CHRIS SAYS: Joan, Tort reform is a pipe dream that is being pedaled by the insurance industry and their Republican allies. BTW, we have Tort Reform in some states, Georgia and Texas come to mind, among others. There has been no impact on costs in these two states whatsoever. So where are all the savings? Tell your Republican friends to ask their buddies in the insurance industry.

David Axelfraud

September 23rd, 2009
11:59 am

Chris Salzmann, no one is saying that insurance companies are innocent. Insurance companies have a lot of the blame to bare. But, if insurance companies were allowed to compete between states the cost would go down. SIGNIFICANTLY. Democrats are just as much to blame as Republicans.

David Axelfraud

September 23rd, 2009
12:12 pm

In other news, Obama just gave America to our enemies. He says we are no longer a super power. His words.

Bottom line: the democrat party is communist.

Joan

September 23rd, 2009
1:02 pm

Chris: Where is it written that the government has the duty to keep people slim? Doesn’t personal responsibility play any part in your world? People have a duty to themselves and their fellow citizens to live healthfully, and to be productive. That duty has been forgotten.
About the tort reform, it is important. I served on a jury in Georgia, in a medmal against two young gynecologists. It was slam/dunk for the defense to a thinking person, yet 5 people voted to give the plaintiff some money. Happily we were able to disuade them, but the people who wanted to give the money had no concern for the continuing reputation and practice of the doctors. A doctors reputation is of super importance. There are lots of people in this country for whom the word “reputation” is a foreign concept, ergo, you see people making idiots of themselves all the time on reality shows and the like.

Chris Broe

September 23rd, 2009
1:36 pm

We could lower health care cost by using Khadafi’s tent for triage!

Odd Couples: Kahdafi and Trump. Whose the apprentice?

They both should be fired, if you ask me.

Along with Lyle Kingfield. Anyone notice how Lyle K, B. Barr and other partisan foam never actually have a point of view? It’s just, “Some people like it and some people dont, I dont know, wow, who knew? What a crazy world it is, eh? Oh well. la dee dah. I can’t believe I just said La Dee Dah, I mean it’s so stupid, you know?”

But Lyle Kingfield’s distracting, non sequitur piece above is especially aggregious. Smoke less? Eat less? It doesn’t matter why our nation’s healthcare needs a splint. Lyle Kingfield should get a Medical degree, and then argue with the Mayo Clinic and discover how much diagnostic talent he has.

State-of-the-Union Healthcare reform must evolve with the reality of the state of our bunion’s health. We must face the existing crisis as it appears, not as we wish it were. Lyle Kingfield can wish we were all German or French if he wants, but then he better remember the horrors of Leiderhosen and the shame of the Croissandwich before he changes our flag just so we might smoke less.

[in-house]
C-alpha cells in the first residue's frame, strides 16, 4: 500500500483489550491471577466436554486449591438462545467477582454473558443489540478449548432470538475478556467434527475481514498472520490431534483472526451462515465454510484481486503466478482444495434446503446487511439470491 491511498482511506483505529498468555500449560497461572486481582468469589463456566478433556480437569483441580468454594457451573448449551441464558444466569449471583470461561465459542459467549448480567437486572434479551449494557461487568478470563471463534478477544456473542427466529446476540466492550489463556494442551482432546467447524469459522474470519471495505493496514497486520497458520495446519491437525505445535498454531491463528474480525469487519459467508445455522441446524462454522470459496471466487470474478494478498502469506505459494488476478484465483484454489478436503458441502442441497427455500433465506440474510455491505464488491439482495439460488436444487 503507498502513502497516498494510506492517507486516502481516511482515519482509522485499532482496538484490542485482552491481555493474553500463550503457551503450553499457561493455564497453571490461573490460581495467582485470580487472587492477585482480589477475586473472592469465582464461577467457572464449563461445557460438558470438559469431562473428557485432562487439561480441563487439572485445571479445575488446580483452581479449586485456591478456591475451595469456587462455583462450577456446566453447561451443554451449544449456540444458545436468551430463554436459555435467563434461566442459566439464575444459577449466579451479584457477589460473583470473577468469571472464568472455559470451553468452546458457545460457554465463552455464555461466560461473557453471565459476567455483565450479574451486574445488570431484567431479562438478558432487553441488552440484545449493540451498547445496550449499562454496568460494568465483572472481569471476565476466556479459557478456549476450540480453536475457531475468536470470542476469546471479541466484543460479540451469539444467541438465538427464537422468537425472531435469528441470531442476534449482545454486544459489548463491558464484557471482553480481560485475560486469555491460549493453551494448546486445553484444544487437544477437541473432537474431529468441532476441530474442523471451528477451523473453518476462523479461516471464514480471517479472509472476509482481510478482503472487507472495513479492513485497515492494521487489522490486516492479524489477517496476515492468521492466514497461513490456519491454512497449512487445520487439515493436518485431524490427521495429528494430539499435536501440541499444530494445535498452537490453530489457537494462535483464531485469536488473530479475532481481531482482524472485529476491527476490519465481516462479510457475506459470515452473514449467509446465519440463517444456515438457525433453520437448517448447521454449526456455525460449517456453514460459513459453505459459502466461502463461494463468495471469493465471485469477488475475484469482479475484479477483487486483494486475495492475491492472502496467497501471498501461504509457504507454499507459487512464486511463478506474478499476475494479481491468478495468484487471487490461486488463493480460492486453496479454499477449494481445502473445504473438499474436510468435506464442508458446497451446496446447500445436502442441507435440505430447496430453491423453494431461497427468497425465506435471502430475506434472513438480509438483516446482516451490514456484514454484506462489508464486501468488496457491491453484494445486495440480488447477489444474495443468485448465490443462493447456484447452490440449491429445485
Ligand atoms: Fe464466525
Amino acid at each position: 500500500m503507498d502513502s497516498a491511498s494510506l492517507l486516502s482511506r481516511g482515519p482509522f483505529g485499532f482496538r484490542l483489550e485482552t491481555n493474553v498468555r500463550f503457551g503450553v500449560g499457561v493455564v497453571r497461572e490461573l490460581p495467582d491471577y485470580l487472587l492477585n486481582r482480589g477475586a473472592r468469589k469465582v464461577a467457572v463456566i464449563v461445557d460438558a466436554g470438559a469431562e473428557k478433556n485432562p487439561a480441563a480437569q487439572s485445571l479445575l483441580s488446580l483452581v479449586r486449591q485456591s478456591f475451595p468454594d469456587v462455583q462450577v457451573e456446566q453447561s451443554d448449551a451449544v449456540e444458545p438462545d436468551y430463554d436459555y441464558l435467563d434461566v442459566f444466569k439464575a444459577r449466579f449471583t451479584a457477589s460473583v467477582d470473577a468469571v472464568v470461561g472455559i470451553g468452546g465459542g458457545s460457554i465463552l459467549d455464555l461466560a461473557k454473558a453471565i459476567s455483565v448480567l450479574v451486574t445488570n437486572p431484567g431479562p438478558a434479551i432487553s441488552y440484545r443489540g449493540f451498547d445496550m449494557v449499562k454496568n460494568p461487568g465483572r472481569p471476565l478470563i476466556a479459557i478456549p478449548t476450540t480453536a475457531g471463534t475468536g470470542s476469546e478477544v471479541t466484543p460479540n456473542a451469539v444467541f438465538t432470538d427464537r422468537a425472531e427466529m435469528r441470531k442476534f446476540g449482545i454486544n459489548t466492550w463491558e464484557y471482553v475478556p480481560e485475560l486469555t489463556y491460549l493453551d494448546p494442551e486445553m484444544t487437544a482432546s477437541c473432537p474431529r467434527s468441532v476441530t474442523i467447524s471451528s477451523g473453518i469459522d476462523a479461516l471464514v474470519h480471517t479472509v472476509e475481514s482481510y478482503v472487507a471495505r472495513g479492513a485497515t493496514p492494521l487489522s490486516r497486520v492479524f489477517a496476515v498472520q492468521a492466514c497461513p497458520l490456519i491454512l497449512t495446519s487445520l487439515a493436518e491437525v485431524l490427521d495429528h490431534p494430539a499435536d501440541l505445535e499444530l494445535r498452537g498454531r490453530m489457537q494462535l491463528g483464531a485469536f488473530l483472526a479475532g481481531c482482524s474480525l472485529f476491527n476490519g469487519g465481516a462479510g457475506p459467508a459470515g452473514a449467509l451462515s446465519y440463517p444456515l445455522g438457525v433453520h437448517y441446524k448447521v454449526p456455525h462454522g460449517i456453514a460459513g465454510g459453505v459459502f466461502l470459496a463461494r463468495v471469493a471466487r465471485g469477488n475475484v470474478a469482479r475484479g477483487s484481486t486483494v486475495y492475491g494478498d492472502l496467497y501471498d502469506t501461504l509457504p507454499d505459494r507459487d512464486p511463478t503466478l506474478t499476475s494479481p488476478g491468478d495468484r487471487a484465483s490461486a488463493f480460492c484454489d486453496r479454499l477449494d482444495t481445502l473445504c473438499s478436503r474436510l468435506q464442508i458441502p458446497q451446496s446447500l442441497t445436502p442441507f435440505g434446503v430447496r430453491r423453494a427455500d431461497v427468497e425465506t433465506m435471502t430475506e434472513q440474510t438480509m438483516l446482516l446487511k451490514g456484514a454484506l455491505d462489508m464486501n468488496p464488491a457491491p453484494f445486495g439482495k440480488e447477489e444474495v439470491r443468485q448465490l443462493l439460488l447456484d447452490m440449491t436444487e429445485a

Sunshine patriots, cornpone opinions, and hacks are a dime a dozen. Good presidents like Obama are rare.

Kyle Wingfield

September 23rd, 2009
2:17 pm

For those who don’t think this has anything to do with the health-care debate: Of course it does. As I said, a large part of the premise that we have a health-care “crisis” is that we are spending so much money AND allegedly not getting as much in return as countries that spend less. But if we are spending more money because we need more care — whether due to smoking, eating fatty foods, having bad genes, whatever — then perhaps we are getting value for our spending. In which case it doesn’t stand to reason that we need to cut down on health spending until we’ve addressed those other problems.

David Axelfraud

September 23rd, 2009
2:23 pm

Chris Broe, are you Chad Harris by chance?

NetBanker

September 23rd, 2009
2:59 pm

Very interesting that Americans get sick more than people in other industrialized nations. I wonder if it’s that we really do get sick more frequently or is this really a reflection of our ‘instant gratification’ society that sends people to the doctor demanding anti-biotics at the first sniffle and cough? I was taught to wait 5-7 days when you got sick and if you weren’t feeling better at that point you see the doctor. Of course that was before the days of the HMO when you could actually get in to see a doctor same day or tomorrow when you’re sick. Now you call and the first available appointment is in 2 weeks.

Cutty

September 23rd, 2009
3:03 pm

The cigarette lobby had to be strong-armed from advertising their habit to kids, the FDA finally received a financial boost in February but has had depleted resources for years, and big corporations seem to get what they want from Congress no matter how bad it may screw the people.

Do tell your plan to lower health care costs via the method you proposed. Eric Cantor recently told one of his constituents who had a friend dying from a stomach ailment to enroll in one of the many government programs or find a charity willing to assist her. Although he’s against government intervention.

jconservative

September 23rd, 2009
3:45 pm

Joan September 23rd, 2009 9:39 am
“So, we are killing ourselves with obesity…”

True. And the kicker is that we subsidize the US sugar industry.

So we spend money to make more sugar to make more people fat so we can spend more money on health care.

Is this a great country or what?

Kyle Wingfield

September 23rd, 2009
4:58 pm

Now, now, jconservative. We do put tariffs on that evil sugarcane from Brazil…